ten major writings ［十大部］ ( jūdai-bu): Ten treatises written by Nichiren and later designated by Nikkō (1246–1333), Nichiren’s disciple and successor, as his most important writings. In chronological order of writing, they are: (1) On Reciting the Daimoku of the Lotus Sutra (Shōhokke-daimoku-shō), written at Nagoe in Kamakura and dated the twenty-eighth day of the fifth month, 1260. In a series of fifteen questions and answers, it establishes the supremacy of the Lotus Sutra over the provisional teachings and describes the benefits of chanting the daimoku of the Lotus Sutra, or Nam-myoho-renge-kyo. It explains that this is the teaching and practice for attaining Buddhahood in the Latter Day of the Law. The addressee of the treatise is unknown.
(2) On Establishing the Correct Teaching for the Peace of the Land (Risshō-ankoku-ron), submitted in remonstration to the retired but virtual regent, Hōjō Tokiyori, on the sixteenth day of the seventh month, 1260. Written in the form of a dialogue between a host and a visitor, it attributes the disasters befalling the nation to slander of the Lotus Sutra and belief in false forms of Buddhism, particularly the Pure Land (Jōdo) school. It predicts that two further disasters, internal strife and foreign invasion, will occur if the country continues its support of mistaken teachings and priests.
(3) The Opening of the Eyes (Kaimoku-shō), written at Tsukahara on Sado Island, where Nichiren was in exile, and completed in the second month of 1272. Nichiren wrote this treatise for all his followers and entrusted it to Shijō Kingo. Using the three virtues of sovereign, teacher, and parent as a standard, it first compares Confucianism, Brahmanism, and Buddhism, and then the various levels of Buddhist teachings, finally revealing the three virtues of the Buddhism of sowing. It also reveals that the teaching that enables all people in the Latter Day of the Law to attain Buddhahood is found in the depths of the “Life Span” (sixteenth) chapter of the Lotus Sutra. It concludes that Nichiren is perfectly endowed with the three virtues of the Buddha in the Latter Day of the Law. Therefore, it is known as the work that defines the object of devotion in Nichiren’s teaching in terms of the Person (in contrast with the Law).
(4) The Object of Devotion for Observing the Mind (Kanjin-no-honzon-shō), written at Ichinosawa on Sado Island and dated the twenty-fifth day of the fourth month, 1273. It was entrusted to Toki Jōnin. It is known as the work that defines the object of devotion in Nichiren’s teaching in terms of the Law (in contrast with the Person), because it sets forth the theoretical basis for the Gohonzon, or the mandala that Nichiren inscribed as the object of devotion for attaining Buddhahood in the Latter Day. It teaches the principle that embracing the Gohonzon is in itself observing one’s mind, or attaining enlightenment.
(5) Choosing the Heart of the Lotus Sutra (Hokke-shuyō-shō), dated the fifth month of 1274 at Minobu and given to Toki Jōnin. It defines Nam-myoho-renge-kyo of the Three Great Secret Laws, which is the essence of the Lotus Sutra, as the object of devotion for all people in the Latter Day of the Law.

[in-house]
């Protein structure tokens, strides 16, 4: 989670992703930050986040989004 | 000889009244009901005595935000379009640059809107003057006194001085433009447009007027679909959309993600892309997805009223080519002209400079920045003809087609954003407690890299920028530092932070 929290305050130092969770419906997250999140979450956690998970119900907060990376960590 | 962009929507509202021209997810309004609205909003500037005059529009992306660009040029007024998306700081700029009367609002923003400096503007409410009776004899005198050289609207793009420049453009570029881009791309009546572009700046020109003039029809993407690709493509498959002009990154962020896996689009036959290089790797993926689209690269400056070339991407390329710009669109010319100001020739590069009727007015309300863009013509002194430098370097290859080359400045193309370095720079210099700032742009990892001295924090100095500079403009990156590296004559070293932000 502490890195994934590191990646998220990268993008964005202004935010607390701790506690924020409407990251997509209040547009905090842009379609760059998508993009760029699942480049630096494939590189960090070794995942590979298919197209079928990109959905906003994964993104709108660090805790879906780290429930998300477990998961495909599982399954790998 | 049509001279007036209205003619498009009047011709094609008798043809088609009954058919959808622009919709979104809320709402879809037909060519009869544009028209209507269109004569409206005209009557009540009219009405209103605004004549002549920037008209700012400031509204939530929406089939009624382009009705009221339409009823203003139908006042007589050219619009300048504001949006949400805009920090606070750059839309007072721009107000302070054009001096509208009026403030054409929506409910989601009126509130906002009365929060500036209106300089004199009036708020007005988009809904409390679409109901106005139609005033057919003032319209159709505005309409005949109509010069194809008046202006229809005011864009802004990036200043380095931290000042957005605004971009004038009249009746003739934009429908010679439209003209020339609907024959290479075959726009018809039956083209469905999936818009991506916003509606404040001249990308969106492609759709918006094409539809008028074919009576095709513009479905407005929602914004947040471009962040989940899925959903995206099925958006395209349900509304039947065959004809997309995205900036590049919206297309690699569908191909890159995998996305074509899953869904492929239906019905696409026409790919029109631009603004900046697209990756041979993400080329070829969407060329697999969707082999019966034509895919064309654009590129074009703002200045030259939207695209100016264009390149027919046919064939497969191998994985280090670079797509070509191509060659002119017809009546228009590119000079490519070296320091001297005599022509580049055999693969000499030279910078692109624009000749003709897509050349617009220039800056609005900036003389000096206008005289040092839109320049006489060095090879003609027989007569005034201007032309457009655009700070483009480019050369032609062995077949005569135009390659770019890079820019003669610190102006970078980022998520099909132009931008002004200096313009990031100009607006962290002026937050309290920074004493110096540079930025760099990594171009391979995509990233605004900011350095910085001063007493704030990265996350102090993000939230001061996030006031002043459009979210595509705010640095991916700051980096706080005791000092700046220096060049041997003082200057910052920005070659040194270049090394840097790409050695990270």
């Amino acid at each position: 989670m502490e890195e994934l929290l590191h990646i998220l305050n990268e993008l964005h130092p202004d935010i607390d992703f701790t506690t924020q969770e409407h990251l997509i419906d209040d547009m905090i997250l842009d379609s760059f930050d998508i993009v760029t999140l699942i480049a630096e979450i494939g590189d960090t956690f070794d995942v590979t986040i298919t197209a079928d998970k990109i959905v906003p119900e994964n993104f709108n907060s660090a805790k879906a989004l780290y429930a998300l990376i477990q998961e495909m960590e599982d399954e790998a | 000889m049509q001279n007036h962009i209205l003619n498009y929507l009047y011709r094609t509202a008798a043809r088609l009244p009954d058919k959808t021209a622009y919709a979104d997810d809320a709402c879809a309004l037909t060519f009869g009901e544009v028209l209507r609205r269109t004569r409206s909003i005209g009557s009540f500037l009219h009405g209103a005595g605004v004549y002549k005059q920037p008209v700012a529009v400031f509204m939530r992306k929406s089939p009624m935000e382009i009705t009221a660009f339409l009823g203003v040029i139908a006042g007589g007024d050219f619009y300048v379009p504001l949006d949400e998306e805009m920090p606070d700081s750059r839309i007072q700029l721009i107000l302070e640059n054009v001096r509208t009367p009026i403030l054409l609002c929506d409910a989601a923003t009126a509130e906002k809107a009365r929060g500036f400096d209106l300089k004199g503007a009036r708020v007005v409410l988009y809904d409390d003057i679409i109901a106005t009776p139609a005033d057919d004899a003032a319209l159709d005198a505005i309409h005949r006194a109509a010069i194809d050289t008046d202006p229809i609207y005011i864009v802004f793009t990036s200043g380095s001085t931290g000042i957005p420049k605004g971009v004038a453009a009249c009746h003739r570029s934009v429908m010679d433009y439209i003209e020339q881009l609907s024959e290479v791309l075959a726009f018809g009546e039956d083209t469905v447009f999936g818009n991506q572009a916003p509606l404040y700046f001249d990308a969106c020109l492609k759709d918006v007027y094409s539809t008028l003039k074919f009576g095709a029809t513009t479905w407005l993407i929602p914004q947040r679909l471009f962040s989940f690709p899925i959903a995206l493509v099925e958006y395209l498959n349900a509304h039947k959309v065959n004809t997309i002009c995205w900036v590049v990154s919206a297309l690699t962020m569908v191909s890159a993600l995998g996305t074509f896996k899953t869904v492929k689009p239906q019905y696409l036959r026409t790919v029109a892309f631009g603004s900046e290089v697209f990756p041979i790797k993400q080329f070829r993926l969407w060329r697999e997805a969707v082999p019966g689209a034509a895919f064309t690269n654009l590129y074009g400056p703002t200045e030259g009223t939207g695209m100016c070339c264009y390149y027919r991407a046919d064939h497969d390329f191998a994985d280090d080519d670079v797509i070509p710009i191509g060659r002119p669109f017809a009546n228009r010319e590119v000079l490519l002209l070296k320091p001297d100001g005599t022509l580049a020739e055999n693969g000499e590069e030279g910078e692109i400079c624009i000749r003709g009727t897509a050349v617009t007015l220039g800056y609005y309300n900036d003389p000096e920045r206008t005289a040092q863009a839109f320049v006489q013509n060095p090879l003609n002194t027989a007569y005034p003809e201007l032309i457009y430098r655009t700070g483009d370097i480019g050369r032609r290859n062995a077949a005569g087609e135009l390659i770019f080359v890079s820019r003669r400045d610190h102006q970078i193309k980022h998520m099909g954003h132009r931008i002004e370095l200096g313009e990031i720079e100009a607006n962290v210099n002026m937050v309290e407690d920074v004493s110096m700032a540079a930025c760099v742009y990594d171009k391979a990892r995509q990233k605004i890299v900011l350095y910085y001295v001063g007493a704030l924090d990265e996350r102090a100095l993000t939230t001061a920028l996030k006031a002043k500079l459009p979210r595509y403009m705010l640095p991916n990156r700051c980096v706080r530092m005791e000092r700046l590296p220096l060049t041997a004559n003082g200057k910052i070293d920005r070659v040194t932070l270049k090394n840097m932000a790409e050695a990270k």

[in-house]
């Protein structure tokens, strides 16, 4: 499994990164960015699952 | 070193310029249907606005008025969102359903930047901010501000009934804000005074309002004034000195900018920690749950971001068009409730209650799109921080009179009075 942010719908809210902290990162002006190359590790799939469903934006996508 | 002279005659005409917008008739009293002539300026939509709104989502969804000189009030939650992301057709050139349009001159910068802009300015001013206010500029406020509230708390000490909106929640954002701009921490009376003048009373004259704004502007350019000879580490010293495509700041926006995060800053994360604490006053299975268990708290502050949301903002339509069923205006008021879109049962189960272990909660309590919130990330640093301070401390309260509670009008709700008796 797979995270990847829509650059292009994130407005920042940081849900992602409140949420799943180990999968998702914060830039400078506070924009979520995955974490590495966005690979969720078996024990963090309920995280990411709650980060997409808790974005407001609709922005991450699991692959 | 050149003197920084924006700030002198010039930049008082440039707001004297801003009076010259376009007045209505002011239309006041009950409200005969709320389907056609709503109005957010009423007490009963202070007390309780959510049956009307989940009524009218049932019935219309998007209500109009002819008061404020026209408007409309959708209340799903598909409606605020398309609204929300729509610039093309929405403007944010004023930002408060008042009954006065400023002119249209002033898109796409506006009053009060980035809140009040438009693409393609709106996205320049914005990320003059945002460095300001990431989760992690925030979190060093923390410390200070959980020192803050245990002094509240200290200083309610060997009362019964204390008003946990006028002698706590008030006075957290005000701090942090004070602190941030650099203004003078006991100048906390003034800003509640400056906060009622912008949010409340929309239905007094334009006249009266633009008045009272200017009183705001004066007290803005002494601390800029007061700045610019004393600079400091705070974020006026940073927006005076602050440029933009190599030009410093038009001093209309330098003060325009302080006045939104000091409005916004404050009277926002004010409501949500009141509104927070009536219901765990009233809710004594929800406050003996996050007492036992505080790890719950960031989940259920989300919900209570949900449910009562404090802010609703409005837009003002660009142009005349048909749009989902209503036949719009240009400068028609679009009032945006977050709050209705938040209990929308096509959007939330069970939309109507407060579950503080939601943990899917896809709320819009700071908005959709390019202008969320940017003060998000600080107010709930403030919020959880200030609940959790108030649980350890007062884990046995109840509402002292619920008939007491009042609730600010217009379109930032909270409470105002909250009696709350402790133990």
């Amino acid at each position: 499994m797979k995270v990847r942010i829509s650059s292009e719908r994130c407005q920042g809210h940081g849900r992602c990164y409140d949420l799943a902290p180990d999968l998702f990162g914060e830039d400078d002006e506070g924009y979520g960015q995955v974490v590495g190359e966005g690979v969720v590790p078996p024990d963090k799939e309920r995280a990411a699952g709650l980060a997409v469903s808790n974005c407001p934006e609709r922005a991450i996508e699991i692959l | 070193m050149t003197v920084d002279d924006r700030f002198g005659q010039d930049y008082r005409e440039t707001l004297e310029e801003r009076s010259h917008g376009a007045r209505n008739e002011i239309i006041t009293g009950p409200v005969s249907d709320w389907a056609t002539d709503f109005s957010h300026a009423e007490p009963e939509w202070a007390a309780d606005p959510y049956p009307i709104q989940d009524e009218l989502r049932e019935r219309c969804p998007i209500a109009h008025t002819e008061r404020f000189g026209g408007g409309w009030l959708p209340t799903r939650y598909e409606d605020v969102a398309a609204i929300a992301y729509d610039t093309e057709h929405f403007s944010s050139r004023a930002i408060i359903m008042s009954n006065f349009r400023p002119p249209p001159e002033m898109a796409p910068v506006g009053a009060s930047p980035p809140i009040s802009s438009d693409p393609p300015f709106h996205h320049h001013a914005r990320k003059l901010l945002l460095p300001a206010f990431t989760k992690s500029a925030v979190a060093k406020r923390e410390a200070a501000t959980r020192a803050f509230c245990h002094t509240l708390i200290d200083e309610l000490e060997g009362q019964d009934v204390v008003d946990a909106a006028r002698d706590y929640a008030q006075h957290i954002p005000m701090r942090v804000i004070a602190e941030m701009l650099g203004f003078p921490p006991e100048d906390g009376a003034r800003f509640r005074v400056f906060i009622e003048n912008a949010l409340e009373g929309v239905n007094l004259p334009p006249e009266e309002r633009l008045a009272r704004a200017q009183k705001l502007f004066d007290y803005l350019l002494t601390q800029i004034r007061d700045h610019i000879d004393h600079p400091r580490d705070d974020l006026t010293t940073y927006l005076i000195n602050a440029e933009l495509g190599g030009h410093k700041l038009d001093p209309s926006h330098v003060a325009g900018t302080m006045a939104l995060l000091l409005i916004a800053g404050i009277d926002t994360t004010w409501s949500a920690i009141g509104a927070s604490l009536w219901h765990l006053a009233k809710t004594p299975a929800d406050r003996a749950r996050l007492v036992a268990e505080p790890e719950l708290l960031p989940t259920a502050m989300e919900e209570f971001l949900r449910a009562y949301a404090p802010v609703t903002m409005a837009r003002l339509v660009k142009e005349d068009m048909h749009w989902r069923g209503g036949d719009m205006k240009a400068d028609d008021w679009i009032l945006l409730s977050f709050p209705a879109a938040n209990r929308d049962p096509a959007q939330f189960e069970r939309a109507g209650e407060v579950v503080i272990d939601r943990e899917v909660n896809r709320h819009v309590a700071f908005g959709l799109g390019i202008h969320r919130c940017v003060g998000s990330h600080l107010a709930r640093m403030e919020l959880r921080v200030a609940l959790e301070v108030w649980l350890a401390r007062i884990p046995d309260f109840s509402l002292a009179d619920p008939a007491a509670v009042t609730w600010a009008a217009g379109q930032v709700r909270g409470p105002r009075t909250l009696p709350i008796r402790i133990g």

(6) The Selection of the Time (Senji-shō), written at Minobu in 1275 and given to Yui of Nishiyama in Suruga Province. It explains that there is a correct teaching for each of the three periods of the Former Day, Middle Day, and Latter Day of the Law, and that, in the Latter Day, the great pure Law implicit in the “Life Span” (sixteenth) chapter of the Lotus Sutra should and will be propagated.
(7) On Repaying Debts of Gratitude (Hō’on-shō), written at Minobu and dated the twenty-first day of the seventh month, 1276. Nichiren wrote this treatise in appreciation for his late teacher Dōzen-bō and sent it to the priests Jōken-bō and Gijō-bō, his former seniors at Seichō-ji temple in Awa Province when he studied there as a youth. It discusses the meaning of repaying debts of gratitude in the light of Buddhism, especially to one’s teacher, and concludes that the way to requite such obligations fully is to embrace and propagate the Three Great Secret Laws.
(8) On the Four Stages of Faith and the Five Stages of Practice (Shishin-gohon-shō), dated the tenth day of the fourth month, 1277, at Minobu and sent to Toki Jōnin. It discusses the four stages of faith and the five stages of practice formulated by T’ien-t’ai based on the “Distinctions in Benefits” (seventeenth) chapter of the Lotus Sutra, and defines the chanting of Nam-myoho-renge-kyo as the direct way to enlightenment in the Latter Day of the Law.
(9) Letter to Shimoyama (Shimoyama-goshōsoku), written at Minobu in the sixth month of 1277 and addressed to Shimoyama Hyōgo Gorō Mitsumoto, the steward of Shimoyama in Kai Province. Inaba-bō Nichiei, one of Nichiren’s disciples in Shimoyama, had tried to convert Mitsumoto, his father (his lord, according to another account), and met with extreme opposition. Nichiren wrote this treatise to the steward under Inaba-bō’s name and on his behalf. It points out the errors of the various schools and their deleterious effect upon the nation, outlines Nichiren’s teachings and the rationale for his activities, and urges Mitsumoto to abandon the Pure Land teachings and take faith in the Lotus Sutra.
(10) Questions and Answers on the Object of Devotion (Honzon-mondō-shō), written at Minobu in the ninth month of 1278 and sent to Jōken-bō at Seichō-ji temple. It refutes the objects of devotion of the various schools, particularly those of the True Word (Shingon) school, and establishes in the light of the sutras that the daimoku of the Lotus Sutra, Nam-myoho-renge-kyo, should be the object of devotion in the Latter Day of the Law.